A Roman gladiator named Diodorus met his end 1800 years ago. But it was not the dramatic fight to the death that Hollywood portrays. Anchor Lisa Mullins speaks with Roman history expert Michael Carter about the death of Diodorus and why his story is being told now.
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LISA MULLINS: It’ s one thing when a bad call costs you a touchdown or a homerun or a winning basket; it’ s another when a bad call costs you your life, and that may well have happened 1800 years ago to a Roman gladiator named Diadorus. That’ s what Michael Carter believes anyway. He teaches Roman history at Brock University in Ontario.
MULLINS: Professor Carter, you have studied the epitaph of one, this one gladiator, Diadorus. You were trying to figure out exactly how he died. What did you see first on the gravestone, and how did you interpret it?
MICHAEL CARTER: The tombstone showed the end of a gladiatorial conflict between two gladiators. One gladiator stands victoriously over his opponent. He is holding two swords, and his opponent is on the ground, begging for mercy, no weapon in his hand. There is an accompanying epitaph, which then describes what went on in the fight and it seems that the gladiator who is standing victorious over his opponent actually ends up losing the fight.
MULLINS: So the one who is standing victorious, big and brawny, over the one who is on the ground is actually the man whose gravestone it was, presumably Diadorus. So what do you think happened?
CARTER: Well Diadorus tells us in the epitaph that he knocked over his opponent, that he was victorious, that he chose deliberately not to kill his opponent, then he said that the summa rudis, who was the referee for gladiatorial combat, intervened and it is the summa rudis whom Diadorus blames for his ultimate death.
MULLINS: He’ s really cheesed off at the ref?
CARTER: I think that the referee has interpreted a ruling one way which Diadorus thinks was incorrect ultimately causing his life to end.
MULLINS: So why would this call, maybe, maybe not a bad call, by the summa rudis the ref, why would that have resulted in Diadorus’ death?
CARTER: We don’ t know how it would have resulted in the death ultimately, but clearly Demetrius, the opponent who was on the ground begging for mercy was given back his own weapon. The fight resumed, and Diadorus was either stabbed or somehow wounded in the fight. What we do know is the scene depicted is a very common scene. That is, one gladiator standing victorious, not deliberately killing his opponent, and the opponent holding up his hand requesting mercy. At that point, the summa rudis, the referee, always steps in and stops the fight, and then refers it on to the person who is paying for the fight and the people to decide whether the fight should go on or stop. In this case, which again is unusual, Diadorus blames the referee for his death, which must mean that the referee must have stepped in to stop the fight, and then required his opponent to get his weapon back, his shield back and then start the fight again, otherwise how could Diadorus have been killed in the fight? And then probably died of an infection afterward.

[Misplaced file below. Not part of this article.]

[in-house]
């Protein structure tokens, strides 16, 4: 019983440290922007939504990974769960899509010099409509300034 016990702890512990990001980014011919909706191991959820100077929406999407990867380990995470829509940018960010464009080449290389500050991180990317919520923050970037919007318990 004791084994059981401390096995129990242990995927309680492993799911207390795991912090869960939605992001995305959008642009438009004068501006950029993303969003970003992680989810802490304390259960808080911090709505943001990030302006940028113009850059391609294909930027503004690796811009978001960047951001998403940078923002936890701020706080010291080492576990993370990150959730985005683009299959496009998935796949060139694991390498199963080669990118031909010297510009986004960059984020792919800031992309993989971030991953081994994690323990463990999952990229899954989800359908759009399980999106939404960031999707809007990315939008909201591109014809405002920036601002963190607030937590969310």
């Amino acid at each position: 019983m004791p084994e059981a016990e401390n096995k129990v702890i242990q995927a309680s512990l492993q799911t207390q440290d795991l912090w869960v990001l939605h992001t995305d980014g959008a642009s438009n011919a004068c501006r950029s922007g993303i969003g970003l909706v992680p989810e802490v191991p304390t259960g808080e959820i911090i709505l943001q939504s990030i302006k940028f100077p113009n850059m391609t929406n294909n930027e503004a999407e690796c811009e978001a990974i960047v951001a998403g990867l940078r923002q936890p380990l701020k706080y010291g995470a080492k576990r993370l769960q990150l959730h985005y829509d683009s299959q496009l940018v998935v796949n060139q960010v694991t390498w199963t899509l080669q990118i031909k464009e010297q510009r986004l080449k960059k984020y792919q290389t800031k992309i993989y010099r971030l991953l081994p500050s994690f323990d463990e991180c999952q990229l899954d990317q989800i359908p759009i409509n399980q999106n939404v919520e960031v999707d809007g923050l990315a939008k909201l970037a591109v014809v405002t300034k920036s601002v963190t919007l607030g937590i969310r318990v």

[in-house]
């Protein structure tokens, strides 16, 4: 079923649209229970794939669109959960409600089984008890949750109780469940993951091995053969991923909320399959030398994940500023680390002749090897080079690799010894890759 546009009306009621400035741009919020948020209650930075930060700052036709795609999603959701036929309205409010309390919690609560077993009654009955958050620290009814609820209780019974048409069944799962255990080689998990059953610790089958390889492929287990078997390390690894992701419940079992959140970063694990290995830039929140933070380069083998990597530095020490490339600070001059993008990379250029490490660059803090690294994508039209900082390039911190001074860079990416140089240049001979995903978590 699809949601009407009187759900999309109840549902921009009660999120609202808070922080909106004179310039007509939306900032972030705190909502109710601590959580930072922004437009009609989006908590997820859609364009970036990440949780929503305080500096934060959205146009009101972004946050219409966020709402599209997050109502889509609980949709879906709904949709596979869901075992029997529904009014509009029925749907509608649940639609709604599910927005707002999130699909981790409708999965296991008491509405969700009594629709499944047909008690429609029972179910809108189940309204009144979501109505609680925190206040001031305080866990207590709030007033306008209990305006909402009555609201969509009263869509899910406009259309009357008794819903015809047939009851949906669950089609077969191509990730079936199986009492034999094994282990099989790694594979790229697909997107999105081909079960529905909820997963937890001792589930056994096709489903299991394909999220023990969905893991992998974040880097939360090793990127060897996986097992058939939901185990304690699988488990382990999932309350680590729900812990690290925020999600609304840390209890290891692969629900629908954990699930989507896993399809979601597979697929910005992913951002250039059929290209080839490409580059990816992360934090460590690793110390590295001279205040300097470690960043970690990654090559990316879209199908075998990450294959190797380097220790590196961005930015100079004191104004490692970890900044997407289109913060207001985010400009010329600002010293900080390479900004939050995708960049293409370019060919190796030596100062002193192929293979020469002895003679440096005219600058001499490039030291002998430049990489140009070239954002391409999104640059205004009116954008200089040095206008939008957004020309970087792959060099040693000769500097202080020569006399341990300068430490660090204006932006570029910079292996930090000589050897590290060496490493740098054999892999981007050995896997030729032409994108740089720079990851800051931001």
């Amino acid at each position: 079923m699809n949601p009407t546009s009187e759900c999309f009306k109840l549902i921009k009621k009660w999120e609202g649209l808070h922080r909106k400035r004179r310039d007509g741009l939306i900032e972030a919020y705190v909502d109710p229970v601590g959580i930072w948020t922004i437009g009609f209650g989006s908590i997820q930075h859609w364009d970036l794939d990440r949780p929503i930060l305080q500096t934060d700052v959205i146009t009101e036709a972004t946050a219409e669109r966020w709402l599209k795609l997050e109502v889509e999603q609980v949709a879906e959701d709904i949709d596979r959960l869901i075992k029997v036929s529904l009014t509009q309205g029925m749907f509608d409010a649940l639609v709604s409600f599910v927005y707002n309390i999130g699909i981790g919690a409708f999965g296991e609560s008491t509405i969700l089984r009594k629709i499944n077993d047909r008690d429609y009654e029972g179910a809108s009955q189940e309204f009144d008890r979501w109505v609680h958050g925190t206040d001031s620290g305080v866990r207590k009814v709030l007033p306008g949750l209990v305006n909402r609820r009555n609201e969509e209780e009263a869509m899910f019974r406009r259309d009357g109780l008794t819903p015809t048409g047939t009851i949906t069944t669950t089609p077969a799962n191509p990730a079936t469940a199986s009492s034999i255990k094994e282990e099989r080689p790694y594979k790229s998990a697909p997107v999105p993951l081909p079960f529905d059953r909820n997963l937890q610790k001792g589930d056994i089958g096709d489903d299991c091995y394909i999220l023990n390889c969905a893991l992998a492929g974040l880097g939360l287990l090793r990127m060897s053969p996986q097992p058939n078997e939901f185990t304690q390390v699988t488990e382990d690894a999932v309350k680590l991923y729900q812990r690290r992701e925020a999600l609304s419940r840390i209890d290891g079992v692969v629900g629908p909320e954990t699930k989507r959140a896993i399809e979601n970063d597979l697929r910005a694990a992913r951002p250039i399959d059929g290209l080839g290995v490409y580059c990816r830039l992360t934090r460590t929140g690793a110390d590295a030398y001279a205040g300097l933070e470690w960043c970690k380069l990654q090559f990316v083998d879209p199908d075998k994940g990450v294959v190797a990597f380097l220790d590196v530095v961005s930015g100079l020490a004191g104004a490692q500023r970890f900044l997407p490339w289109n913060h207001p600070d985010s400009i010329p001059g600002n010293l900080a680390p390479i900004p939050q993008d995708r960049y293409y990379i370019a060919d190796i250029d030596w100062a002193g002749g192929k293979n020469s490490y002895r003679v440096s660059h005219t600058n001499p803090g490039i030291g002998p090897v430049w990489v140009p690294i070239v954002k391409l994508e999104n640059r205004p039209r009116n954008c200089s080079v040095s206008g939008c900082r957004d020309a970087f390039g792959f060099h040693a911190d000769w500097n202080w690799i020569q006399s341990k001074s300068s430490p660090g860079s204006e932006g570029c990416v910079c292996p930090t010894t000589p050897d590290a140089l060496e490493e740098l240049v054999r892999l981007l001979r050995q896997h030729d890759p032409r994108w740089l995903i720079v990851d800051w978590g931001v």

MULLINS: Does this change anything of what we know about gladiators, aside from the fact that they blame the ref, like any other athlete?
CARTER: Well I think for the general public has a common view of what gladiatorial combats are. Many scholars of course recognize that there is a referee involved, and there are some rules; but it certain changes, I think, the way we ought to think about these combats. That is, that they are not a simply homicidal encounter where one gladiator is trying to kill another in any manner possible. But there are rules and conventions. The ancients refer to it as a lexical 90, which governed the combat and restricted how the two could behave in the arena.
MULLINS: Michael Carter teaches Roman history at Brock University in St. Catharines Ontario. You can check out his article about the gladiator and the ref at our website: www.theworld.org. Thank you very much, professor.
CARTER: Thank you very much.
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